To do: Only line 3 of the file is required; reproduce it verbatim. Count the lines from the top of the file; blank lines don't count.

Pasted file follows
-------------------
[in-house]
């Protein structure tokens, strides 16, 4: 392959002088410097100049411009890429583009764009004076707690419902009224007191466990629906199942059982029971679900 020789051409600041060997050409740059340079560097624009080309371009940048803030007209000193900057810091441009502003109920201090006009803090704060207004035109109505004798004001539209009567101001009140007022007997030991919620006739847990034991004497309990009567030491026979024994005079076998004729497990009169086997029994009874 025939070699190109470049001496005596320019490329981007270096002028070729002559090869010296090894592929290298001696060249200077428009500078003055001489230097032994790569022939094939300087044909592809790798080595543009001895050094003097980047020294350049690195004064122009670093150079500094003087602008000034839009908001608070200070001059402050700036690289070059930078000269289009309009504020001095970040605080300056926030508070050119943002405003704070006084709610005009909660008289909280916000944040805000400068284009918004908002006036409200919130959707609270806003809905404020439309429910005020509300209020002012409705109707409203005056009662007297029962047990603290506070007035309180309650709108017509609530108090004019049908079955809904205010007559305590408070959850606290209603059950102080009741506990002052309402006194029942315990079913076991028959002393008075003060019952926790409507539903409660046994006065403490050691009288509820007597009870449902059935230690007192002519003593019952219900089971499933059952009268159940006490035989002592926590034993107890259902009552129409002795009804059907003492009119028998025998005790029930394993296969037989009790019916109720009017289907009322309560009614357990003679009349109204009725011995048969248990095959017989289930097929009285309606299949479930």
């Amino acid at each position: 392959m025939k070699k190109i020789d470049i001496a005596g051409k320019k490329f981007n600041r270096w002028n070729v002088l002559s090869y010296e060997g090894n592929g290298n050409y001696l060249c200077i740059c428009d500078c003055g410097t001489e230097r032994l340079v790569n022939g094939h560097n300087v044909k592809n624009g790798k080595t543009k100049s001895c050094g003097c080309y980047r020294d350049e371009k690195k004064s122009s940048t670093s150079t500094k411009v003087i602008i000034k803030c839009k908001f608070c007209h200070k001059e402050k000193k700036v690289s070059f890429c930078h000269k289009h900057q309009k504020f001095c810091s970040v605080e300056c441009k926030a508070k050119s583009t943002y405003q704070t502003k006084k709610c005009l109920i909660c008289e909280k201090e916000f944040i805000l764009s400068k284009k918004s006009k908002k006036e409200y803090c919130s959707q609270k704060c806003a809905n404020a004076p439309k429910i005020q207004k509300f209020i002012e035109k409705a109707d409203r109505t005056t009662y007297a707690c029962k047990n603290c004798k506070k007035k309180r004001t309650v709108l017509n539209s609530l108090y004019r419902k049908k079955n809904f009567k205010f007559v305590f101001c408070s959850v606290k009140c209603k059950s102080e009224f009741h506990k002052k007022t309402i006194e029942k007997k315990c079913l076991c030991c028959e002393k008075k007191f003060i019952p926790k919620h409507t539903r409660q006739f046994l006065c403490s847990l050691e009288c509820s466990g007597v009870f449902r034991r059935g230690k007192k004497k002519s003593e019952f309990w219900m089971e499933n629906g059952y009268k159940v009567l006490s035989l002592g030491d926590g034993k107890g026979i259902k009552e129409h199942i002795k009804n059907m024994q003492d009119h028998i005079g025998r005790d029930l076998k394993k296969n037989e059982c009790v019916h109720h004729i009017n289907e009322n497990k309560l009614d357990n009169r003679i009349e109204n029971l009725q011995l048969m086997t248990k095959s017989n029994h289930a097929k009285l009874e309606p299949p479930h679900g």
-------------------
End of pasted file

């Amino acid at each position: 392959m025939k070699k190109i020789d470049i001496a005596g051409k320019k490329f981007n600041r270096w002028n070729v002088l002559s090869y010296e060997g090894n592929g290298n050409y001696l060249c200077i740059c428009d500078c003055g410097t001489e230097r032994l340079v790569n022939g094939h560097n300087v044909k592809n624009g790798k080595t543009k100049s001895c050094g003097c080309y980047r020294d350049e371009k690195k004064s122009s940048t670093s150079t500094k411009v003087i602008i000034k803030c839009k908001f608070c007209h200070k001059e402050k000193k700036v690289s070059f890429c930078h000269k289009h900057q309009k504020f001095c810091s970040v605080e300056c441009k926030a508070k050119s583009t943002y405003q704070t502003k006084k709610c005009l109920i909660c008289e909280k201090e916000f944040i805000l764009s400068k284009k918004s006009k908002k006036e409200y803090c919130s959707q609270k704060c806003a809905n404020a004076p439309k429910i005020q207004k509300f209020i002012e035109k409705a109707d409203r109505t005056t009662y007297a707690c029962k047990n603290c004798k506070k007035k309180r004001t309650v709108l017509n539209s609530l108090y004019r419902k049908k079955n809904f009567k205010f007559v305590f101001c408070s959850v606290k009140c209603k059950s102080e009224f009741h506990k002052k007022t309402i006194e029942k007997k315990c079913l076991c030991c028959e002393k008075k007191f003060i019952p926790k919620h409507t539903r409660q006739f046994l006065c403490s847990l050691e009288c509820s466990g007597v009870f449902r034991r059935g230690k007192k004497k002519s003593e019952f309990w219900m089971e499933n629906g059952y009268k159940v009567l006490s035989l002592g030491d926590g034993k107890g026979i259902k009552e129409h199942i002795k009804n059907m024994q003492d009119h028998i005079g025998r005790d029930l076998k394993k296969n037989e059982c009790v019916h109720h004729i009017n289907e009322n497990k309560l009614d357990n009169r003679i009349e109204n029971l009725q011995l048969m086997t248990k095959s017989n029994h289930a097929k009285l009874e309606p299949p479930h679900g």